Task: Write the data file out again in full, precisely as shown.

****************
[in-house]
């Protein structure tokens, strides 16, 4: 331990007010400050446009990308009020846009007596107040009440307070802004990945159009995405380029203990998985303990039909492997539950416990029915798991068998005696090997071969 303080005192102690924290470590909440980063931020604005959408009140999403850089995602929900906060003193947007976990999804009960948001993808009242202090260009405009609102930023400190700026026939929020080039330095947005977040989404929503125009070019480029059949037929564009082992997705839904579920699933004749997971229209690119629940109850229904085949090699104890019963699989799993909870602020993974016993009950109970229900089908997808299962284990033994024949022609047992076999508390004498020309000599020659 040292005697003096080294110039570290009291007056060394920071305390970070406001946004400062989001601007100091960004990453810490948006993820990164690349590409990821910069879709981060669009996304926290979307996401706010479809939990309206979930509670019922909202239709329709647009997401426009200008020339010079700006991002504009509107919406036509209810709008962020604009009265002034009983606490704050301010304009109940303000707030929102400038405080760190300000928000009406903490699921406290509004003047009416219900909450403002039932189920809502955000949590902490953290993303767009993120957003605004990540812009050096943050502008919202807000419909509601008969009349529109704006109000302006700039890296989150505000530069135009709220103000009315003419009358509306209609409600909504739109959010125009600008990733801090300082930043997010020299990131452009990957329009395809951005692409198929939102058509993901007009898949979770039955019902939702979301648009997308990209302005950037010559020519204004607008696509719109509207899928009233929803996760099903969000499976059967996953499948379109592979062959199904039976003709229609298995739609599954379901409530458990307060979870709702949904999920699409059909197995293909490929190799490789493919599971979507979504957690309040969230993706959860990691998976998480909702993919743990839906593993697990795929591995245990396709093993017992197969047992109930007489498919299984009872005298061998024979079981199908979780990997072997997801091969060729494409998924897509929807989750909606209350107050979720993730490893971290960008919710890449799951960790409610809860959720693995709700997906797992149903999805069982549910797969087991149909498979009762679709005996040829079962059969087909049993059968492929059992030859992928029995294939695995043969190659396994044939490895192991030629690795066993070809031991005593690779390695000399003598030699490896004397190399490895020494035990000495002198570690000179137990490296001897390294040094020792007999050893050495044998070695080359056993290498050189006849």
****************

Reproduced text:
[in-house]
């Protein structure tokens, strides 16, 4: 331990007010400050446009990308009020846009007596107040009440307070802004990945159009995405380029203990998985303990039909492997539950416990029915798991068998005696090997071969 303080005192102690924290470590909440980063931020604005959408009140999403850089995602929900906060003193947007976990999804009960948001993808009242202090260009405009609102930023400190700026026939929020080039330095947005977040989404929503125009070019480029059949037929564009082992997705839904579920699933004749997971229209690119629940109850229904085949090699104890019963699989799993909870602020993974016993009950109970229900089908997808299962284990033994024949022609047992076999508390004498020309000599020659 040292005697003096080294110039570290009291007056060394920071305390970070406001946004400062989001601007100091960004990453810490948006993820990164690349590409990821910069879709981060669009996304926290979307996401706010479809939990309206979930509670019922909202239709329709647009997401426009200008020339010079700006991002504009509107919406036509209810709008962020604009009265002034009983606490704050301010304009109940303000707030929102400038405080760190300000928000009406903490699921406290509004003047009416219900909450403002039932189920809502955000949590902490953290993303767009993120957003605004990540812009050096943050502008919202807000419909509601008969009349529109704006109000302006700039890296989150505000530069135009709220103000009315003419009358509306209609409600909504739109959010125009600008990733801090300082930043997010020299990131452009990957329009395809951005692409198929939102058509993901007009898949979770039955019902939702979301648009997308990209302005950037010559020519204004607008696509719109509207899928009233929803996760099903969000499976059967996953499948379109592979062959199904039976003709229609298995739609599954379901409530458990307060979870709702949904999920699409059909197995293909490929190799490789493919599971979507979504957690309040969230993706959860990691998976998480909702993919743990839906593993697990795929591995245990396709093993017992197969047992109930007489498919299984009872005298061998024979079981199908979780990997072997997801091969060729494409998924897509929807989750909606209350107050979720993730490893971290960008919710890449799951960790409610809860959720693995709700997906797992149903999805069982549910797969087991149909498979009762679709005996040829079962059969087909049993059968492929059992030859992928029995294939695995043969190659396994044939490895192991030629690795066993070809031991005593690779390695000399003598030699490896004397190399490895020494035990000495002198570690000179137990490296001897390294040094020792007999050893050495044998070695080359056993290498050189006849």